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Deriving the equation of a tangent plane

  1. Dec 3, 2012 #1
    I am trying to derive the equation of a tangent plane at some point [tex](x_0, y_0)[/tex] on a surface using vectors.

    This is how I have been trying to do it:

    The tangent line at [tex](x_0, y_0)[/tex] in the x-direction is [tex]z=z_0+f_x(x-x_0)[/tex] so the vector parallel to it is [tex]L_1=<(x-x_0), 0, (z-z_0)>[/tex]. Similarly, the vector parallel to the tangent line with respect to y is [tex]<(0, (y-y_0), (z-z_0)>[/tex]. Taking the cross product, I got the normal vector [tex]<-(z-z_0)(y-y_0), -(x-x_0)(z-z_0), (x-x_0)(y-y_0)>[/tex]

    Then taking the dot product between the normal vector and a vector in the plane ([tex]L_2-L_1[/tex]), I got a formula which does equal zero but from which I cannot seem to derive the desired equation. This is what I keep getting:


    I've tried different vector representations of the lines but I keep getting the same result.
  2. jcsd
  3. Dec 3, 2012 #2


    Staff: Mentor

    The point would actually be at (x0, y0, f(x0, y0)).
    Let's take a slice of the surface with a cut parallel to the x-z plane. IOW, with y held fixed. At the point P0(x0, y0, f(x0, y0)) the slope of the tangent line along the cut surface is fx(x0, y0). A vector in this direction is <1, 0, fx(x0, y0)>.

    Now, make a slice parallel to the y-z plane, so that x is held fixed. At P0, we can use fy(x0, y0) to find a vector in the direction of this new tangent line. A vector with this direction is <0, 1, fy(x0, y0)>. If you cross these two vectors, you'll get a normal to the tangent plane.

    I'll let you do the work, but in the meantime, let's call it N = <A, B, C>.

    To get the equation of the tangent plane, form a vector from the point of tangency, P0, and an arbitrary point on the plane, P(x, y, z). That vector would be <x - x0, y - y0, z - z>.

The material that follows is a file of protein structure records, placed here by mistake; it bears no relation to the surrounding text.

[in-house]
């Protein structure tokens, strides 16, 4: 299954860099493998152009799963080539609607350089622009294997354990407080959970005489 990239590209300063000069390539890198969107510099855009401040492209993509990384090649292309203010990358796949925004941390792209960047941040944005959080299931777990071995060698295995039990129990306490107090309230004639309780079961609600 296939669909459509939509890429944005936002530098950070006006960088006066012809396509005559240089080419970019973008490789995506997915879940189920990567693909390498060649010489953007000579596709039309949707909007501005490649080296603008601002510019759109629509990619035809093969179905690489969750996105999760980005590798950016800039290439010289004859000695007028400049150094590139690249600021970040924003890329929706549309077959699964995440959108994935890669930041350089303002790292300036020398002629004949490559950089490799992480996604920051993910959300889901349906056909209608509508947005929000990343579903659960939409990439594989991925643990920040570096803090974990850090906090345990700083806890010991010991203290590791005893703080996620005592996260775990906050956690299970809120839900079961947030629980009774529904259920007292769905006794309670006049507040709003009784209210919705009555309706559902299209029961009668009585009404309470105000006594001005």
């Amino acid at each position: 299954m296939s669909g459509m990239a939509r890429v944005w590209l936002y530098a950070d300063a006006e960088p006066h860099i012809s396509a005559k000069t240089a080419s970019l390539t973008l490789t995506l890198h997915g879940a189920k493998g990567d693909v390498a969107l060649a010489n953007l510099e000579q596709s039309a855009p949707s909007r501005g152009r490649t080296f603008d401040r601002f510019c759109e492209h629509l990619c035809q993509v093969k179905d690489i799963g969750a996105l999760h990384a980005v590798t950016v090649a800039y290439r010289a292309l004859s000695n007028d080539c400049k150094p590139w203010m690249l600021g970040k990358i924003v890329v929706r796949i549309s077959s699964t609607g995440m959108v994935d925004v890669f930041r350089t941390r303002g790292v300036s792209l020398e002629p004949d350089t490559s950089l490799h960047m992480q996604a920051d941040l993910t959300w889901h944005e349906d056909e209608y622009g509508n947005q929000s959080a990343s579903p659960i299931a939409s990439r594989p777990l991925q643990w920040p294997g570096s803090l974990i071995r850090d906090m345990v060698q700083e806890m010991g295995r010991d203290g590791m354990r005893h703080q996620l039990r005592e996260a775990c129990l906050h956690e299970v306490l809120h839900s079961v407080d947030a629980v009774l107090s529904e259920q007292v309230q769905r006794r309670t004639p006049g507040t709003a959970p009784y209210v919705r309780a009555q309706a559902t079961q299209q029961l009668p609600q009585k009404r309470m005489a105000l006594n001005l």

This vector is perpendicular to the normal, so their dot product would be zero:
    N ##\cdot## <x - x0, y - y0, z - z> = 0.

    There's your equation.

  4. Dec 5, 2012 #3
    Thanks! Got it now!

    Just curious, could you please point out somet things I did wrong? I notice that I used the same 'change in z' for both of the vectors parallel to the tangent lines which doesn't seem right (in lecture 9 of the MIT's 18.02 multivariable calculus course, the professor used the same z when he wrote down the two equations for the tangent lines).
  5. Dec 5, 2012 #4


    Staff: Mentor

    Some of what you wrote was confusing if not actually wrong. For example, you started with the tangent plane at (x0, y0). The plane is tangent to the surface z = f(x, y) at a point on the surface, so the point of tangency is a point in R3, so has three coordinates.

    When you were working on the tangent line in the x direction you wrote
    z = z0 + fx(x - x0). That was confusing, because it suggests that the partial fx is a function of one variable, not two. It's also incorrect, because you don't want the partial derivative function -- fx -- you want its value at a particular point -- fx(x0, y0). This is like the difference between √x and √4.

    After that, you got an equation for this tangent line L1, but you didn't use the partial at all.

    You had L1 = <x - x0, 0, z - z0>. From a previous line you had z = z0 + fx(x - x0). Here fx really means fx(x0, y0). You can use this latter equation to replace z - z0 in your equation for L1.

    You really don't need L1, or for that matter, L2. All you need are the two vectors that correspond to the tangent lines in the x direction and y direction, respectively.

    A tangent vector in the x direction is <1, 0, fx(x0, y0)>. My vector is just a scaled-down version of yours, where yours is the (x - x0) scalar multiple of mine. When you're working with vectors, it usually doesn't matter which one you work with, as long as it points in the right direction.

    Same comments apply to what you did for the other tangent line.
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